by Shneor Sherman
|Equipment||22" f/4 on an equatorial platform
Denkmeier Standard Binoviewer with OCS
Pair of 32mm Brandons 1.25"
Pair of 9mm Adorama Ultrawides
30mm Widescan II with Visual Paracorr
6mm Adorama Ultrawide
Lumicon Premium OIII filter
Astronomik OIII filter
|Conditions (while they lasted)||Seeing 9/10
Limiting Magnitude at zenith - 5.5
During setup, the mood came out from behind the clouds. After collimating, I inserted my Widescan and had a vey nice view of the moon, which I observe rerely. This was a perfect opportunith to check out my binoviewer, so I put the Brandons in and looked at the mood. My oh my!! Easily the best view of the moon that I've ever experienced. The moon looked like I was flying by, viewing from space, with every feature filled with detail and all in 3-D. I saw features that I've never noticed, clear crisp three-dimensional images everywhere, with mountain ranges remarkably rising from the plain, like seeing Mt. Lassen or the Sierras from above. I put in the 9mms for closeups, and was just amazed at the increased detail. I wish I could put names to the features I saw; I'll have to get a good lunar map. I must have spent at least half an hour viewing the moon.
It was past 9:30 by now, and I waited patiently in my lounge chair for the moon to set, and the skies to clear, which they did. By 10:15 the moon disappeared behind the trees, and that was enough to darken the sky. I began with M4, and then N6144, a small glob between M4 and Antares. M4 of course was quite resolved. I then moved to Canes Venatici, where I viewed a couple of very pretty galaxy pairs, N4485/90 and N4618/25.These are bright pairs, 85 and 90 very close, large, and showing structure, especially 90, which presented an elliptical appearance. 18 and 25 are more separated, with a bit lower surface brightness. As I was right next door, I had a look at M94 with it's bright core.
I moved back toward the south now, and viewed a pair of globulars in the same field, N6522 and N6528. With the 9mm I resoloved a few stars in 6528. I also viewed N6642, another globular in Sagittarius. Of course, I spent some time comparing the Astronomik and Lumicon OIII filters on a number of objects. On M8, the Astronomik showed a larger area of nebulosity, expecially faint nebulosity on the west, but the Lumicon showed brighter. M17 appeared pretty much the same in both. The Veil was definitely brighter in the OIII.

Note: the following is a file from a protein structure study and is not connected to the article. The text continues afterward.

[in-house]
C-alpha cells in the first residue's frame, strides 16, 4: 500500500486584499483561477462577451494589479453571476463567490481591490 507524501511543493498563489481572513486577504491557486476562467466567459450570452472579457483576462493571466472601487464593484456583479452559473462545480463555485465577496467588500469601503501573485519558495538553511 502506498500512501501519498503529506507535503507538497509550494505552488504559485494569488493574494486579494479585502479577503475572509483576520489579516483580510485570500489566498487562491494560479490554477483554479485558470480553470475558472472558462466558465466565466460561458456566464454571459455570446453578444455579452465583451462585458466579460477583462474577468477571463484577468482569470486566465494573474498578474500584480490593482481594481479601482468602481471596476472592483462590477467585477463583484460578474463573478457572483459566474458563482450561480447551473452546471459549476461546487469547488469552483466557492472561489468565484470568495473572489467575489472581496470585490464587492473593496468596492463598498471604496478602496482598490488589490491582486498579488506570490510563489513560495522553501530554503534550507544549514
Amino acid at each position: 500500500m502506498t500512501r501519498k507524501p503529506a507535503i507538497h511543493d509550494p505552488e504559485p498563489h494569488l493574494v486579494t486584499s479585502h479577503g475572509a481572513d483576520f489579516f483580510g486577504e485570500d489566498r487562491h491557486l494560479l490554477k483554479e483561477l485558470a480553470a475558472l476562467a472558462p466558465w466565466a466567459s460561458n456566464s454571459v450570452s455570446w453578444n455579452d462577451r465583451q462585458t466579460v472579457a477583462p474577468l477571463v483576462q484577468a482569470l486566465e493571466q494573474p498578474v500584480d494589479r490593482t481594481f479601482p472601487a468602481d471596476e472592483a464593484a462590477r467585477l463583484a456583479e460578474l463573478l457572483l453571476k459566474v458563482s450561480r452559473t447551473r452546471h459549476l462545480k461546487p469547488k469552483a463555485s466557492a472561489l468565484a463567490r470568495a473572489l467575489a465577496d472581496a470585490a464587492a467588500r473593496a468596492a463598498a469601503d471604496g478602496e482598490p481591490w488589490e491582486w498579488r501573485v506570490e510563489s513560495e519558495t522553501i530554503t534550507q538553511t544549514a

I also viewed perennial favorites including M51, M22, and M57. Around 11:40 when M57 was at the zenith, I viewed it using my 6mm and was rewarded with a couple of glimpses of the central star (375x).
Around midnight, I decided to check Mars out. Although the image boiled a bit every now and then, the view with the 6mm was superb, with cnsiderable surface detail visible, and I could swear that I saw a green tint in the color of the dark thick Y-shaped area at one point. Fascinating view, and my platform was tracking very accurately.
I decided to turn to the west for a look at M13, but was surprised to find it so dim. I ckecked the sky again, and to my surprise, a thin haze had covered the sky. I waited until 1 a.m. for it to clear, then began packing. As I packed, the fog rolled in, only to vanish an hour later.
There was dew at a couple of points, especially at the end, and I'm glad I had my dew zapper (12 volt hair dryer) which I used a couple of times to clear up eyepieces and to clear the secondary before packing. Still, conditions were very good as long as they lasted and I'm glad I made the trip.